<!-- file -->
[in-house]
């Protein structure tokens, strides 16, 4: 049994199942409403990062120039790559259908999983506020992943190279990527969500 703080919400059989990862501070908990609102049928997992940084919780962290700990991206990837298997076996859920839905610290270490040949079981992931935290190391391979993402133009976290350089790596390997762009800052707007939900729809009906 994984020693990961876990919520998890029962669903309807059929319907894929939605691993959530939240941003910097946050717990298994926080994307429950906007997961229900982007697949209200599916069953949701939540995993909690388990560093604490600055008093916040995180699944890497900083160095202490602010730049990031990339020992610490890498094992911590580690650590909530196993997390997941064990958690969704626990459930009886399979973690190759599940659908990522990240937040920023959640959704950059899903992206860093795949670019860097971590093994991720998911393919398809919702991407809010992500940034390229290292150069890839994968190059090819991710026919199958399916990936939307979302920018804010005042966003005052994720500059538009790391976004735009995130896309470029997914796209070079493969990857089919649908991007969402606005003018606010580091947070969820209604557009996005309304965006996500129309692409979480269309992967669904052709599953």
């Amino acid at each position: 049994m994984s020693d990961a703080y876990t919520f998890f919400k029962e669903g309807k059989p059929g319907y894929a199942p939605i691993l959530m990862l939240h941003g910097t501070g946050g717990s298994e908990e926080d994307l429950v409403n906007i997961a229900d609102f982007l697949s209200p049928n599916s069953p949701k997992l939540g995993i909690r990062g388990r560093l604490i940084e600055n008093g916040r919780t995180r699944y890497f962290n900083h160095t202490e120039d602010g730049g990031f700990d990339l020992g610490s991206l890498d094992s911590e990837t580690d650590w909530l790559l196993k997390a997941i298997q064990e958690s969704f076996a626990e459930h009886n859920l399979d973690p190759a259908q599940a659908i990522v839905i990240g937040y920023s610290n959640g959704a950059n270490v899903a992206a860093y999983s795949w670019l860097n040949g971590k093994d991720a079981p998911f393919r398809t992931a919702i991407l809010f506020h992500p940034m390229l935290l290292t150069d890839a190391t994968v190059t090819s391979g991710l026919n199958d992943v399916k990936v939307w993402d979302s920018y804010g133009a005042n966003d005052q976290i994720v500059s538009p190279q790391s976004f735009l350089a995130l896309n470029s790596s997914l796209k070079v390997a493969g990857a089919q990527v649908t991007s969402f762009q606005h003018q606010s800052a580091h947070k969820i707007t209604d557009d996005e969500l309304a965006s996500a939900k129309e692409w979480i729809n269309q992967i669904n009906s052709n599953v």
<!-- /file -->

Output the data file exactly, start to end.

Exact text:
[in-house]
């Protein structure tokens, strides 16, 4: 049994199942409403990062120039790559259908999983506020992943190279990527969500 703080919400059989990862501070908990609102049928997992940084919780962290700990991206990837298997076996859920839905610290270490040949079981992931935290190391391979993402133009976290350089790596390997762009800052707007939900729809009906 994984020693990961876990919520998890029962669903309807059929319907894929939605691993959530939240941003910097946050717990298994926080994307429950906007997961229900982007697949209200599916069953949701939540995993909690388990560093604490600055008093916040995180699944890497900083160095202490602010730049990031990339020992610490890498094992911590580690650590909530196993997390997941064990958690969704626990459930009886399979973690190759599940659908990522990240937040920023959640959704950059899903992206860093795949670019860097971590093994991720998911393919398809919702991407809010992500940034390229290292150069890839994968190059090819991710026919199958399916990936939307979302920018804010005042966003005052994720500059538009790391976004735009995130896309470029997914796209070079493969990857089919649908991007969402606005003018606010580091947070969820209604557009996005309304965006996500129309692409979480269309992967669904052709599953």
């Amino acid at each position: 049994m994984s020693d990961a703080y876990t919520f998890f919400k029962e669903g309807k059989p059929g319907y894929a199942p939605i691993l959530m990862l939240h941003g910097t501070g946050g717990s298994e908990e926080d994307l429950v409403n906007i997961a229900d609102f982007l697949s209200p049928n599916s069953p949701k997992l939540g995993i909690r990062g388990r560093l604490i940084e600055n008093g916040r919780t995180r699944y890497f962290n900083h160095t202490e120039d602010g730049g990031f700990d990339l020992g610490s991206l890498d094992s911590e990837t580690d650590w909530l790559l196993k997390a997941i298997q064990e958690s969704f076996a626990e459930h009886n859920l399979d973690p190759a259908q599940a659908i990522v839905i990240g937040y920023s610290n959640g959704a950059n270490v899903a992206a860093y999983s795949w670019l860097n040949g971590k093994d991720a079981p998911f393919r398809t992931a919702i991407l809010f506020h992500p940034m390229l935290l290292t150069d890839a190391t994968v190059t090819s391979g991710l026919n199958d992943v399916k990936v939307w993402d979302s920018y804010g133009a005042n966003d005052q976290i994720v500059s538009p190279q790391s976004f735009l350089a995130l896309n470029s790596s997914l796209k070079v390997a493969g990857a089919q990527v649908t991007s969402f762009q606005h003018q606010s800052a580091h947070k969820i707007t209604d557009d996005e969500l309304a965006s996500a939900k129309e692409w979480i729809n269309q992967i669904n009906s052709n599953v």